The steps of a consensus conference are commonly as follows:

  1. A steering committee of known partisan authorities is chosen, who represent different and opposing perspectives, who are familiar with the full scope of the topic and who are willing to support an unbiased effort. The steering committee will oversee the organization of the consensus conference and the fairness and correctness of its informational materials.
  2. Participants are recruited. This can be done by placing advertisements, or by sending letters randomly. Volunteers should send a one−page letter describing the their background and their reasons for wanting to participate.
  3. From the replies 10 to 30 (mostly about 15; 30 with multilingual panels) are chosen, who roughly represent the demographic breadth of the country’s population and who lack prior knowledge of or partisan interest in the topic.
  4. A background paper (information brochure) is commissioned that maps the political terrain surrounding the issue; this is screened and approved by the steering committee.
  5. During a preparatory weekend, the citizen panel discusses the background paper, and formulates questions for experts. The panel should also get the opportunity during this weekend to get to know one another and to develop their ability to reason together.
  6. the citizen panel chooses the types of experts that are required. A group of experts is assembled; the citizen panel chooses itself which experts from this group are invited to answer their questions (which are based on information provided by the steering committee). The group of experts covers the broad dimensions of the problem (ethical, societal, technical etc.)
  7. During a second preparatory weekend, the citizen panel discusses the background reading provided by the steering committee, refines their questions and revises the expert panel list to suit their needs. (Choosing the experts can also take place solely during the second weekend.)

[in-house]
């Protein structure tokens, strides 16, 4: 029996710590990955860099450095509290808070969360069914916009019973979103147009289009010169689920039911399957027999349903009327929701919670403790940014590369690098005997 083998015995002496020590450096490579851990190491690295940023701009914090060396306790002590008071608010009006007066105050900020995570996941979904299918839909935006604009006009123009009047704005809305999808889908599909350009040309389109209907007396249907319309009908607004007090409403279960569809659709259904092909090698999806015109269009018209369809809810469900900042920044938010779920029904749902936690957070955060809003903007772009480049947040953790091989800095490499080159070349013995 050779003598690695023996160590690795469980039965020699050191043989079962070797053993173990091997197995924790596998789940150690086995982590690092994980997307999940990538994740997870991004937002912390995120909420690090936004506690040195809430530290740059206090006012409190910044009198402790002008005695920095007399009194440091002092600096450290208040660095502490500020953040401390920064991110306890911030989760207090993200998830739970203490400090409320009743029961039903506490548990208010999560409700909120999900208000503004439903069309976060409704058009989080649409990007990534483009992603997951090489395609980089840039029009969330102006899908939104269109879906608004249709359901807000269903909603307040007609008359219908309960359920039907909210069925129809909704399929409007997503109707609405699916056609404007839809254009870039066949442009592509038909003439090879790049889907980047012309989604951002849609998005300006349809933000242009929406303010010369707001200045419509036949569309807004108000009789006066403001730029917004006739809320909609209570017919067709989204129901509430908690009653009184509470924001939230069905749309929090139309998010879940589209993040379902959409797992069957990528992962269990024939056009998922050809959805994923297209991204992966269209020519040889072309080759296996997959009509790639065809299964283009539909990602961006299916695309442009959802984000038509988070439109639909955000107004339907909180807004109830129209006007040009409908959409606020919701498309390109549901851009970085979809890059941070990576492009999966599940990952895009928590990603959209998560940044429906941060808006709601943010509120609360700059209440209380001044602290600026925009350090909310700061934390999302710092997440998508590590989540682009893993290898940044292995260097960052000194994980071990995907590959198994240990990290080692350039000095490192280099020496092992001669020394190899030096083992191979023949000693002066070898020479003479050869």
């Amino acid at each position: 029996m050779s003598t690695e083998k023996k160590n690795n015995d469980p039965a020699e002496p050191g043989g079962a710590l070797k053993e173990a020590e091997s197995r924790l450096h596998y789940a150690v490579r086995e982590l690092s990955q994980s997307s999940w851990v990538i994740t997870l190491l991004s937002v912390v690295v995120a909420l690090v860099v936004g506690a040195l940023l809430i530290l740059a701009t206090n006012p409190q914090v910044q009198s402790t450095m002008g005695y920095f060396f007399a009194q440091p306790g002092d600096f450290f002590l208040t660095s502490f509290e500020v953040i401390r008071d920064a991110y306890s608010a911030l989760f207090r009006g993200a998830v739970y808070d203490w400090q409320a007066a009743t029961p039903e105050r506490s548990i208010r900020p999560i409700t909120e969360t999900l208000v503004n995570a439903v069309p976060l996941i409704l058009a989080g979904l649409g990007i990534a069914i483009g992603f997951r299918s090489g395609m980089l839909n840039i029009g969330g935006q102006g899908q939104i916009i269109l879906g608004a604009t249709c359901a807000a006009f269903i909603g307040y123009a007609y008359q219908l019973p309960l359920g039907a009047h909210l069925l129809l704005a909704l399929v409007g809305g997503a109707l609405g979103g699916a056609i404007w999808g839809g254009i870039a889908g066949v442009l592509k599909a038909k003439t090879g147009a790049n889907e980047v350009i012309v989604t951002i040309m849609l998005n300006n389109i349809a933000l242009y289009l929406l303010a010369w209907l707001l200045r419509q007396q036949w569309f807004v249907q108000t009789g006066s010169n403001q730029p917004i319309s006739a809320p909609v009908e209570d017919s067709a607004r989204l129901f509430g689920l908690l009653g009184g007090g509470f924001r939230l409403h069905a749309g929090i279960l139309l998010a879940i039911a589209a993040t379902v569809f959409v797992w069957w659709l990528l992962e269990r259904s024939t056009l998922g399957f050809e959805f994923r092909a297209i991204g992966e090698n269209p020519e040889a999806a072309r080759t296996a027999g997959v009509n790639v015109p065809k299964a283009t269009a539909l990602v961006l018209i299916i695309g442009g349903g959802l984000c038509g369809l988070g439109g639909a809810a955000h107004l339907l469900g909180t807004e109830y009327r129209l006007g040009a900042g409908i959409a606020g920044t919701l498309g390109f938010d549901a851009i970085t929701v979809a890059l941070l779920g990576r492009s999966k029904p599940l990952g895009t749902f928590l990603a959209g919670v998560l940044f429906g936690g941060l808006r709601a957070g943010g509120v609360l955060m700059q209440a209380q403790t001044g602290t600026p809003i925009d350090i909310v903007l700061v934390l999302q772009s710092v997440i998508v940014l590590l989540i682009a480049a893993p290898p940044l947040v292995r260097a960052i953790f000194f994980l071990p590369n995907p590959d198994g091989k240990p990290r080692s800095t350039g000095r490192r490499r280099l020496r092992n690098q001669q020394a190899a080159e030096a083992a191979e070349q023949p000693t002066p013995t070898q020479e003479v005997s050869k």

8. The experts prepare oral and written responses to the panel's questions, using language understandable by ordinary people.
  9. An open public forum (a consensus conference) is announced, in which the citizen and expert panel will meet together, attracting media, legislators and interested citizens.
  10. On day one of the actual consensus conference, each expert speaks for about 15−30 minutes in response to the questions posed by the citizen panel, follow−up questions from the citizen panel are answered and, as time allows, from the audience.
  11. After the public session, the citizen panel discusses what it has heard.
  12. On day two the citizen panel cross−examines the expert panel.
  13. After this public session on day two and on day three, the citizen panel deliberates, and prepares a report that summarizes their points of consensus and disagreement. The citizen panel fully control the report’s content, but may be assisted by secretaries and editors.